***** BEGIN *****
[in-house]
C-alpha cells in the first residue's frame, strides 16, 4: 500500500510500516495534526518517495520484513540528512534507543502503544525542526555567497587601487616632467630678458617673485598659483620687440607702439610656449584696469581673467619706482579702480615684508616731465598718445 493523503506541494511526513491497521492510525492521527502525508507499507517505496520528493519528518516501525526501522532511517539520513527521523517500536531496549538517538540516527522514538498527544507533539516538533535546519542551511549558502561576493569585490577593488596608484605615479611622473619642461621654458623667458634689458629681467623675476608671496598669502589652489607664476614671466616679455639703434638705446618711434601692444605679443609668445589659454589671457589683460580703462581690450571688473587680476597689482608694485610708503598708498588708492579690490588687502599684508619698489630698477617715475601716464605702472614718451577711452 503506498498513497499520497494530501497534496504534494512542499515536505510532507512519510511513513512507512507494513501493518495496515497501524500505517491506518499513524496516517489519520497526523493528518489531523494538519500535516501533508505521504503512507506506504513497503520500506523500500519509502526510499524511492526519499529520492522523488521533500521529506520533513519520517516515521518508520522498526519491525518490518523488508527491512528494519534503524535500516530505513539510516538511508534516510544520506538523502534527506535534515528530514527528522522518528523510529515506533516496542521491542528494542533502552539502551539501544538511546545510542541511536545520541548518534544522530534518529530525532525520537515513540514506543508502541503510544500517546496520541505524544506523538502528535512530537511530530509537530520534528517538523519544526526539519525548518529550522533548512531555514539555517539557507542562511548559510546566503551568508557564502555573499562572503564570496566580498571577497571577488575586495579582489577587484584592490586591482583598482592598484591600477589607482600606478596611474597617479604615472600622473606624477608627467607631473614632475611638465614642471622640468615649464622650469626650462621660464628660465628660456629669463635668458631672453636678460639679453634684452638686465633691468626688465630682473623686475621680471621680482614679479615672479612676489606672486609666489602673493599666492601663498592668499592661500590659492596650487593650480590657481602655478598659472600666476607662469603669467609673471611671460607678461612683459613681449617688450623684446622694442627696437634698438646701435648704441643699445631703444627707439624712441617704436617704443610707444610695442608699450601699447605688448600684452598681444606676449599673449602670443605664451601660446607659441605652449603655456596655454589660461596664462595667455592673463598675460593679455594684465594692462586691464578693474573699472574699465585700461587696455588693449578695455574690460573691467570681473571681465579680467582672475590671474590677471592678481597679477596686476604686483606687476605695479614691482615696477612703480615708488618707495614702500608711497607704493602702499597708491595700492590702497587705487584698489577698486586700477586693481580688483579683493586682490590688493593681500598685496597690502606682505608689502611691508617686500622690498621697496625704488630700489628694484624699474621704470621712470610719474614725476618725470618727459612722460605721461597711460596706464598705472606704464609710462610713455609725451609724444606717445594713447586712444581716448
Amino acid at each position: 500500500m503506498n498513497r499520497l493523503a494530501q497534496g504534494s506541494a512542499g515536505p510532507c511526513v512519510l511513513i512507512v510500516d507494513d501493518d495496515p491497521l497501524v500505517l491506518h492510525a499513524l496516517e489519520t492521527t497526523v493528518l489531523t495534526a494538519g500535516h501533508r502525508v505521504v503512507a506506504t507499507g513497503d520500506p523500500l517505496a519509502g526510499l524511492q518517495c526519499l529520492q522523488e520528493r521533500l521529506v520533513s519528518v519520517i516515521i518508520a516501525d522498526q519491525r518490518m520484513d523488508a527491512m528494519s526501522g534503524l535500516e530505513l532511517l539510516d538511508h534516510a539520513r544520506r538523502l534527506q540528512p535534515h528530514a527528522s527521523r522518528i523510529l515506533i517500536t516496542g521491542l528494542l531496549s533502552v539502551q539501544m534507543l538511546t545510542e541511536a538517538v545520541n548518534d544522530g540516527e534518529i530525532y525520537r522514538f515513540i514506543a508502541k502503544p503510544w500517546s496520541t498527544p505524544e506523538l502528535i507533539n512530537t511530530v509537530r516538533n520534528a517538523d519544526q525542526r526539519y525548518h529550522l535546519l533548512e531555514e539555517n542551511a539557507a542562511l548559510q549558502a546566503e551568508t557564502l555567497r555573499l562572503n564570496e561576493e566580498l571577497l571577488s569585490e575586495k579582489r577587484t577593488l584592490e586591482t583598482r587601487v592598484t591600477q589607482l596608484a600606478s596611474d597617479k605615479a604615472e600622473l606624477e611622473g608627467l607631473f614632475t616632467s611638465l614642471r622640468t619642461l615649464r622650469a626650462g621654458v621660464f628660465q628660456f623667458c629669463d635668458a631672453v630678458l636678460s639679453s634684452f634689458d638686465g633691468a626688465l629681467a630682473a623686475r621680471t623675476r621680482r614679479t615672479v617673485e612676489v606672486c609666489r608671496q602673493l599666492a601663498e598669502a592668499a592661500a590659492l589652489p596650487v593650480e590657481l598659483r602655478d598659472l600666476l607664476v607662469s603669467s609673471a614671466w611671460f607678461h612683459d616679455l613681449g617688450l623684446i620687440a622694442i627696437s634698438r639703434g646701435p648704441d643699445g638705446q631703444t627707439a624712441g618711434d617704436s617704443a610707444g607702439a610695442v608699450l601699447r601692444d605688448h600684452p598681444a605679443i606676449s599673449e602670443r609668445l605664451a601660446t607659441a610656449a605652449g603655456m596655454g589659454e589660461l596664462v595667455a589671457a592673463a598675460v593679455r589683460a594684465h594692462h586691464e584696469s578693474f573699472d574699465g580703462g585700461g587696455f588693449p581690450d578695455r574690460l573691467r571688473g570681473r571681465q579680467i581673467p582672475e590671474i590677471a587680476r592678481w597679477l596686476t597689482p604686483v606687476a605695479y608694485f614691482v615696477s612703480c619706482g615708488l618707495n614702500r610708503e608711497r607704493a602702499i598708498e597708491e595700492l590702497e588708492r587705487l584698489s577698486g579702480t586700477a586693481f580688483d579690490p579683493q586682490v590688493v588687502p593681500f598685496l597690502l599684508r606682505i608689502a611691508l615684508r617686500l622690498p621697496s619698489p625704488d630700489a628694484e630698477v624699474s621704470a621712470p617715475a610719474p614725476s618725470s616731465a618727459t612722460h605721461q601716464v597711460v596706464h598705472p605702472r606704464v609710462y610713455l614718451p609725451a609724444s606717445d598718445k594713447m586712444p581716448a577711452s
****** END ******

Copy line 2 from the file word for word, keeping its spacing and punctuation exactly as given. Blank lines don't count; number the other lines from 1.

C-alpha cells in the first residue's frame, strides 16, 4: 500500500510500516495534526518517495520484513540528512534507543502503544525542526555567497587601487616632467630678458617673485598659483620687440607702439610656449584696469581673467619706482579702480615684508616731465598718445 493523503506541494511526513491497521492510525492521527502525508507499507517505496520528493519528518516501525526501522532511517539520513527521523517500536531496549538517538540516527522514538498527544507533539516538533535546519542551511549558502561576493569585490577593488596608484605615479611622473619642461621654458623667458634689458629681467623675476608671496598669502589652489607664476614671466616679455639703434638705446618711434601692444605679443609668445589659454589671457589683460580703462581690450571688473587680476597689482608694485610708503598708498588708492579690490588687502599684508619698489630698477617715475601716464605702472614718451577711452 503506498498513497499520497494530501497534496504534494512542499515536505510532507512519510511513513512507512507494513501493518495496515497501524500505517491506518499513524496516517489519520497526523493528518489531523494538519500535516501533508505521504503512507506506504513497503520500506523500500519509502526510499524511492526519499529520492522523488521533500521529506520533513519520517516515521518508520522498526519491525518490518523488508527491512528494519534503524535500516530505513539510516538511508534516510544520506538523502534527506535534515528530514527528522522518528523510529515506533516496542521491542528494542533502552539502551539501544538511546545510542541511536545520541548518534544522530534518529530525532525520537515513540514506543508502541503510544500517546496520541505524544506523538502528535512530537511530530509537530520534528517538523519544526526539519525548518529550522533548512531555514539555517539557507542562511548559510546566503551568508557564502555573499562572503564570496566580498571577497571577488575586495579582489577587484584592490586591482583598482592598484591600477589607482600606478596611474597617479604615472600622473606624477608627467607631473614632475611638465614642471622640468615649464622650469626650462621660464628660465628660456629669463635668458631672453636678460639679453634684452638686465633691468626688465630682473623686475621680471621680482614679479615672479612676489606672486609666489602673493599666492601663498592668499592661500590659492596650487593650480590657481602655478598659472600666476607662469603669467609673471611671460607678461612683459613681449617688450623684446622694442627696437634698438646701435648704441643699445631703444627707439624712441617704436617704443610707444610695442608699450601699447605688448600684452598681444606676449599673449602670443605664451601660446607659441605652449603655456596655454589660461596664462595667455592673463598675460593679455594684465594692462586691464578693474573699472574699465585700461587696455588693449578695455574690460573691467570681473571681465579680467582672475590671474590677471592678481597679477596686476604686483606687476605695479614691482615696477612703480615708488618707495614702500608711497607704493602702499597708491595700492590702497587705487584698489577698486586700477586693481580688483579683493586682490590688493593681500598685496597690502606682505608689502611691508617686500622690498621697496625704488630700489628694484624699474621704470621712470610719474614725476618725470618727459612722460605721461597711460596706464598705472606704464609710462610713455609725451609724444606717445594713447586712444581716448